The non-GAAP (generally accepted accounting principles) calculation of the market value of MicroStrategy’s current bitcoin holdings as of June 30 was $3.653 billion, reflecting bitcoin’s market price of $34,763 at the time. The non-GAAP digital asset cost basis was $2.741 billion or $26,080 per bitcoin.

MicroStrategy reported $125.4 million in revenue for the quarter, a 13.4% increase over its performance for the same period a year ago.

Shares of MicroStrategy were down 2.2% to $611.48 in after-hours trading Thursday following the release of its results.

3. Robinhood Falls in Trading Debut

Shares of stock trading app Robinhood closed down more than 8% in its stock market debut on Thursday.

Shares priced on Wednesday evening at $38 a share, towards the low end of its trading range and valuing the company at $32 billion. The company sold 52.4 million shares and raised $1.89 billion.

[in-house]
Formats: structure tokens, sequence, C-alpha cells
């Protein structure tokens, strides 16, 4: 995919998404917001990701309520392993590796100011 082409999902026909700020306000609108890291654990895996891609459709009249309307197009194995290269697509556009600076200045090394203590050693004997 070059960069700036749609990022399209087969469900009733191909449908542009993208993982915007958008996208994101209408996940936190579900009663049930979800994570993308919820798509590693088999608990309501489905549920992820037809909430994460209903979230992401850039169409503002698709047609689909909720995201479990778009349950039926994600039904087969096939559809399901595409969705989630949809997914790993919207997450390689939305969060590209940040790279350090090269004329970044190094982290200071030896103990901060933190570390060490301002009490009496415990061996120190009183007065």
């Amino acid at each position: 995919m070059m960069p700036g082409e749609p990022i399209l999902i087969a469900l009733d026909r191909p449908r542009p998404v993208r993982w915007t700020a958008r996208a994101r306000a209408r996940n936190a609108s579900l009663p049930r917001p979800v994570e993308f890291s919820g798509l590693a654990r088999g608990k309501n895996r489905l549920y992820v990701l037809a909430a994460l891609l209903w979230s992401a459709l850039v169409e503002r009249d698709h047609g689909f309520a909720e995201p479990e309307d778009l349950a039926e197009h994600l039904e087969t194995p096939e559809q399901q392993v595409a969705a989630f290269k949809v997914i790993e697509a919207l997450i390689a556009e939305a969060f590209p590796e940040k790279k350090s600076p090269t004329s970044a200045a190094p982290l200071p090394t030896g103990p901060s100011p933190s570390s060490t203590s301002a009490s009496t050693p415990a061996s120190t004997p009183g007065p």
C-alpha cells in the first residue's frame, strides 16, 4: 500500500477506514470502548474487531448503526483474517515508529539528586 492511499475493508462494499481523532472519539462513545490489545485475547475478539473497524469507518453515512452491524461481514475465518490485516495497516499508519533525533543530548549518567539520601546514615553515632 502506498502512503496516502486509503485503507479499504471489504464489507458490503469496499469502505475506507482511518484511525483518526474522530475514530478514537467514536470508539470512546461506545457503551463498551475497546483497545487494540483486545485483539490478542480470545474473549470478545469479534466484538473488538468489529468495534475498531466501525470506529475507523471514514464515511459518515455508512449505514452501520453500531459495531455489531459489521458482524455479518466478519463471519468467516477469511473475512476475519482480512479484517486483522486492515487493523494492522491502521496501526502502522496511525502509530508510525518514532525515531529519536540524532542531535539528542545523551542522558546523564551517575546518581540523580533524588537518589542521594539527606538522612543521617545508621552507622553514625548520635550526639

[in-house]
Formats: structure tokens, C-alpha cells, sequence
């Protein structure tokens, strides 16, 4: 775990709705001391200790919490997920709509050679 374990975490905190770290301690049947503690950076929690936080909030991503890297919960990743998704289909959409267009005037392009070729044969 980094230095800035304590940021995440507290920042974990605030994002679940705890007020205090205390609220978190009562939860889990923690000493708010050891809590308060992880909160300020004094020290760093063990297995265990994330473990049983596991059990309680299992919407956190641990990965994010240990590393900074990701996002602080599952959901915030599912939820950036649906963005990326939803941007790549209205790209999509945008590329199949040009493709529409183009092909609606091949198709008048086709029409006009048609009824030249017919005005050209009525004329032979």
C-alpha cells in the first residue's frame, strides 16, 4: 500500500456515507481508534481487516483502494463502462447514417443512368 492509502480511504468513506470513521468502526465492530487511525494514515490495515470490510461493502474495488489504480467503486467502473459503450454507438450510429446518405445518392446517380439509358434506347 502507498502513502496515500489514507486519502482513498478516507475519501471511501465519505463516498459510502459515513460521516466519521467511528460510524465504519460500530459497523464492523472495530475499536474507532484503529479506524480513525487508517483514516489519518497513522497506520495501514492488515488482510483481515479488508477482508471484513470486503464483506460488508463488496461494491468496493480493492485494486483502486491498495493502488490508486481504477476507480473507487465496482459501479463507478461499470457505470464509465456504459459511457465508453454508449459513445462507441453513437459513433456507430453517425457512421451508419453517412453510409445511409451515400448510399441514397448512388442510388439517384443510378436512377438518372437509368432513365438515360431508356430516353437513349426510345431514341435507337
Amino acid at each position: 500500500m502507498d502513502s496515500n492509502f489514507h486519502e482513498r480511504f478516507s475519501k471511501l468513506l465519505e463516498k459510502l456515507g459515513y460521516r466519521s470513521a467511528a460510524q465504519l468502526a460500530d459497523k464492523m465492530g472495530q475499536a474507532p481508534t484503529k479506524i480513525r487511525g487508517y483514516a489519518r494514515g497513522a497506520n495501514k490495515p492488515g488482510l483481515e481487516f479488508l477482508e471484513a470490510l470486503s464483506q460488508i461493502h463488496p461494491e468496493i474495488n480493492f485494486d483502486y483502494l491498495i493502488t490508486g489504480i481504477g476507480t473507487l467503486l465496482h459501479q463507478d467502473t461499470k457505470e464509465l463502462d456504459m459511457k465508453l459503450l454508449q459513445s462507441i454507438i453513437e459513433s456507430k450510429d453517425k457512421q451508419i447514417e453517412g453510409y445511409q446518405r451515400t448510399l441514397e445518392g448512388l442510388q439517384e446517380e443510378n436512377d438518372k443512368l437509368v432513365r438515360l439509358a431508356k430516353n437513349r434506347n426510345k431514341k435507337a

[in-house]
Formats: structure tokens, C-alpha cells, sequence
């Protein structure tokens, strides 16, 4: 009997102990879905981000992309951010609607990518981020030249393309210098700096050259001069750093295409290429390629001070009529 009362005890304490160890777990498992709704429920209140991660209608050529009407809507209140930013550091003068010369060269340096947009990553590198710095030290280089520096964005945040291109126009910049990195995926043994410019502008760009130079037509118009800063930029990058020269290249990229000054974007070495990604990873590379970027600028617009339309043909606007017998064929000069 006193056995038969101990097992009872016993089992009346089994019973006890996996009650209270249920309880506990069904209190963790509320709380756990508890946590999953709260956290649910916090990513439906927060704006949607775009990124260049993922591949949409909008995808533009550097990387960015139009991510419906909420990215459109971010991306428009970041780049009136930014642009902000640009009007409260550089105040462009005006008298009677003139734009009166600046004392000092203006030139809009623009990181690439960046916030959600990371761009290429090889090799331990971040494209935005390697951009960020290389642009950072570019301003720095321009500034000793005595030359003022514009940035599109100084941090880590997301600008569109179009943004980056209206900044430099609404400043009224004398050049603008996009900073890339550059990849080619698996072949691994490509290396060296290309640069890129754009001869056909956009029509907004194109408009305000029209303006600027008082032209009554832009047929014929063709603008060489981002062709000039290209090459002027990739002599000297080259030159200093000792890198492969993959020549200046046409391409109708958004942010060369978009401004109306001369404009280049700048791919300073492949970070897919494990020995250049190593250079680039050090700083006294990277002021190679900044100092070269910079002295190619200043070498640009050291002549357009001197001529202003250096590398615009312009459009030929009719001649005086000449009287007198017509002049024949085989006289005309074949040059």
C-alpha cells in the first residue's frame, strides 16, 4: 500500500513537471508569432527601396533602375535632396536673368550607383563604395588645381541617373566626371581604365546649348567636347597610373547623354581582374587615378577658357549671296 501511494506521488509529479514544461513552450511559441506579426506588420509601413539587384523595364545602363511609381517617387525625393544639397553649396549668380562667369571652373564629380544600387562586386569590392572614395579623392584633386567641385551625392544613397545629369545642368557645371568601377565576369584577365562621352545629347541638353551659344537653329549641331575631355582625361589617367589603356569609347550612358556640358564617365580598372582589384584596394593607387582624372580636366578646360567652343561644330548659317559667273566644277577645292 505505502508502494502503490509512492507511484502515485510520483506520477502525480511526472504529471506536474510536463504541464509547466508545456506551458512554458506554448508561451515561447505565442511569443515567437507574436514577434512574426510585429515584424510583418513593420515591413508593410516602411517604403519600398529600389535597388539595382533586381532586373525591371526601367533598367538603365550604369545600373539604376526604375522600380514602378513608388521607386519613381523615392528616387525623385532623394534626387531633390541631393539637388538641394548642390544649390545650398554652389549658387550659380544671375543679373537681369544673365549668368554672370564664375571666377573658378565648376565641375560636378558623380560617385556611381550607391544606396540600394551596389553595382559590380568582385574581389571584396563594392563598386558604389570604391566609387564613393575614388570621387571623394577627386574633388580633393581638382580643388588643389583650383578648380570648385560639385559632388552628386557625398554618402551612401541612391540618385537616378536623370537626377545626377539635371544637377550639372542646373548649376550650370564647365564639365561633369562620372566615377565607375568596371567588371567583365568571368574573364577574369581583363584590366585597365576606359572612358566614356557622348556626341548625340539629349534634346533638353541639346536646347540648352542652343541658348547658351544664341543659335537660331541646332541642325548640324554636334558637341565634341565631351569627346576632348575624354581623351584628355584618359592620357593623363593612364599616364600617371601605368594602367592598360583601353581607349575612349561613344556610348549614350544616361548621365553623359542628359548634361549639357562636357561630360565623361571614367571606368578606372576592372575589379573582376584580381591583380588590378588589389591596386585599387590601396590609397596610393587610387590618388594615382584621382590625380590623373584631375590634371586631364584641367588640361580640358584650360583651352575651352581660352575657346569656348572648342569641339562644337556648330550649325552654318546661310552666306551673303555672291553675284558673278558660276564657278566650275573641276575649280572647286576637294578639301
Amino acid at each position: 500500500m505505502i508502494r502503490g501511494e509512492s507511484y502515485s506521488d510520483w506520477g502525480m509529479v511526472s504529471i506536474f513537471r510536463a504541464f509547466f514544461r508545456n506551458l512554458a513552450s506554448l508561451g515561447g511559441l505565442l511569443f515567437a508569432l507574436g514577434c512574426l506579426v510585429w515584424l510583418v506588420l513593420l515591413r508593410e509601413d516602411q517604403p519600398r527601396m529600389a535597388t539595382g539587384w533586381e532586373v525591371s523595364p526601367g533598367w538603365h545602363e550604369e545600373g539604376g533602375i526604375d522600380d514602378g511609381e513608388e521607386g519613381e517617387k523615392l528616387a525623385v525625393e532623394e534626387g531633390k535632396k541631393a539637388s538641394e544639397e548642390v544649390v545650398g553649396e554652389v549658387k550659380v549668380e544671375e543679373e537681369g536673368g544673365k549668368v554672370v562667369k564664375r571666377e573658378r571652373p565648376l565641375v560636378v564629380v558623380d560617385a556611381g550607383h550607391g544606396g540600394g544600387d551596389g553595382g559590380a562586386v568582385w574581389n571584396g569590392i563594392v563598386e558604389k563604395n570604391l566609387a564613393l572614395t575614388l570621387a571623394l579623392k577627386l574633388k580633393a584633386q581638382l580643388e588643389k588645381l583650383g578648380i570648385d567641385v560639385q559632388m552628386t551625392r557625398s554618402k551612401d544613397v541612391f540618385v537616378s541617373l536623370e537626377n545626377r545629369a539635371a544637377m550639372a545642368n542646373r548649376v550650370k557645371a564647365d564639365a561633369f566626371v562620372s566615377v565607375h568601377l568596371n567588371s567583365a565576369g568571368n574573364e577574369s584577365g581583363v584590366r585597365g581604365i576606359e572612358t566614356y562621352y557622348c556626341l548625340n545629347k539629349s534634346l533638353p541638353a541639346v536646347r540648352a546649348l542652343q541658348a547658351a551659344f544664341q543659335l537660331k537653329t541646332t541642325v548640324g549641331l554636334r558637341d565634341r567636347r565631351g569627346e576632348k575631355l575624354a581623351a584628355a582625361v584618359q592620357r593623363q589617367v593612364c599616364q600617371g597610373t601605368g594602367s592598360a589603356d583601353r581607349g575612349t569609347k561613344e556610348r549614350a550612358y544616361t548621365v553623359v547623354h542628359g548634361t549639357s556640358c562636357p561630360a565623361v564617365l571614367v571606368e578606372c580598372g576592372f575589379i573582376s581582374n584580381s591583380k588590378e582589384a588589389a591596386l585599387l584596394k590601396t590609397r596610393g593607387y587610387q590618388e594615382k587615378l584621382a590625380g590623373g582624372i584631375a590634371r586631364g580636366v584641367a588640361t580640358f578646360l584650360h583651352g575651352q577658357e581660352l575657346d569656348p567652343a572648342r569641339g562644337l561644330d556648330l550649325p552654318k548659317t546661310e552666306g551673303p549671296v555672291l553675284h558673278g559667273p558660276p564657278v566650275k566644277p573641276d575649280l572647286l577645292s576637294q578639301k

Trading was volatile at the start and shares initially fell as much as 10%. The stock recovered some of those losses before again drifting lower, finishing the day down 8.4% to $34.82. The company is trading on the Nasdaq under the ticker symbol HOOD.

The company has significant crypto ambitions, with 17% of its overall revenue coming from crypto transactions in the first quarter of the year. Customers can currently buy and sell bitcoin (BTC, -0.59%), ether (ETH, +4.45%) and dogecoin (DOGE, +0.4%).

Robinhood unconventionally offered a portion of its initial public offering to users via its app, a strategy some consider to be a risky gamble.

4. Framework to Regulate Crypto, Stablecoins Introduced in US Congress

Legislation to provide a “comprehensive legal framework” to regulate the digital asset market and possibly grant the federal government the ability to ban some stablecoins was introduced in the House of Representatives Wednesday.